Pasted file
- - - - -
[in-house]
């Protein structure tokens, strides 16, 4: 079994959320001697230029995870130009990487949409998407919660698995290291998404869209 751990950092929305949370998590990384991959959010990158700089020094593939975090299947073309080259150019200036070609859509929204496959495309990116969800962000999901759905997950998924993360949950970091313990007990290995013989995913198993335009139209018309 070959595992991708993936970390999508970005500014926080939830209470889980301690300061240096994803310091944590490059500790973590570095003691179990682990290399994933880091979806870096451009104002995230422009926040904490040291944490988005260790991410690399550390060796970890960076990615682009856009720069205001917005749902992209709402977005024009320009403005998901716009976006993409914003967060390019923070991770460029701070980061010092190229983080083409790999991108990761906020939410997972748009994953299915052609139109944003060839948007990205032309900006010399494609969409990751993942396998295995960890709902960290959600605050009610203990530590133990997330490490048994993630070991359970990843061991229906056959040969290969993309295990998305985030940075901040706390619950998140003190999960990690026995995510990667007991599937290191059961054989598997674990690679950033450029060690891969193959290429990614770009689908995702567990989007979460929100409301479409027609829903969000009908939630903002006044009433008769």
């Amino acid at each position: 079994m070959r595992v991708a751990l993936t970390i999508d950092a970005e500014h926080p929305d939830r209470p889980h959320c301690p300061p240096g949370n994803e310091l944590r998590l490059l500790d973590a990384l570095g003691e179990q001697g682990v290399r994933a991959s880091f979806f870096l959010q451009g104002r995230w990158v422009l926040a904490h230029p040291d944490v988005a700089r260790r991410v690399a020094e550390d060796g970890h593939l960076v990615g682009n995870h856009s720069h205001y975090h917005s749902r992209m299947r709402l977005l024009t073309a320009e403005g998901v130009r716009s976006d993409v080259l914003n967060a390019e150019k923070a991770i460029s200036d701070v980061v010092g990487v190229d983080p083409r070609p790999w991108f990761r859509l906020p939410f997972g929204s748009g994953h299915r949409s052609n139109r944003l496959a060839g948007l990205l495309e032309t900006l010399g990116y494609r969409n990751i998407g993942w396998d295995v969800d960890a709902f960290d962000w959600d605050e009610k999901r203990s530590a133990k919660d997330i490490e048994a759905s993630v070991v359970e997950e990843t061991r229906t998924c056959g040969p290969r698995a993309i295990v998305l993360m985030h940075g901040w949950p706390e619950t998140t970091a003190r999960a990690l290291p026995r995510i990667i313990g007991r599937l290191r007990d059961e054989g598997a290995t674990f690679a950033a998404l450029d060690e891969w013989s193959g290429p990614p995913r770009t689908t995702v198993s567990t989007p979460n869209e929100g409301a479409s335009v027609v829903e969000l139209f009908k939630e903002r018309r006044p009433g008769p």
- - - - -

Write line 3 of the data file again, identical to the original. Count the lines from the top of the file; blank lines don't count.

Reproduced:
């Amino acid at each position: 079994m070959r595992v991708a751990l993936t970390i999508d950092a970005e500014h926080p929305d939830r209470p889980h959320c301690p300061p240096g949370n994803e310091l944590r998590l490059l500790d973590a990384l570095g003691e179990q001697g682990v290399r994933a991959s880091f979806f870096l959010q451009g104002r995230w990158v422009l926040a904490h230029p040291d944490v988005a700089r260790r991410v690399a020094e550390d060796g970890h593939l960076v990615g682009n995870h856009s720069h205001y975090h917005s749902r992209m299947r709402l977005l024009t073309a320009e403005g998901v130009r716009s976006d993409v080259l914003n967060a390019e150019k923070a991770i460029s200036d701070v980061v010092g990487v190229d983080p083409r070609p790999w991108f990761r859509l906020p939410f997972g929204s748009g994953h299915r949409s052609n139109r944003l496959a060839g948007l990205l495309e032309t900006l010399g990116y494609r969409n990751i998407g993942w396998d295995v969800d960890a709902f960290d962000w959600d605050e009610k999901r203990s530590a133990k919660d997330i490490e048994a759905s993630v070991v359970e997950e990843t061991r229906t998924c056959g040969p290969r698995a993309i295990v998305l993360m985030h940075g901040w949950p706390e619950t998140t970091a003190r999960a990690l290291p026995r995510i990667i313990g007991r599937l290191r007990d059961e054989g598997a290995t674990f690679a950033a998404l450029d060690e891969w013989s193959g290429p990614p995913r770009t689908t995702v198993s567990t989007p979460n869209e929100g409301a479409s335009v027609v829903e969000l139209f009908k939630e903002r018309r006044p009433g008769p």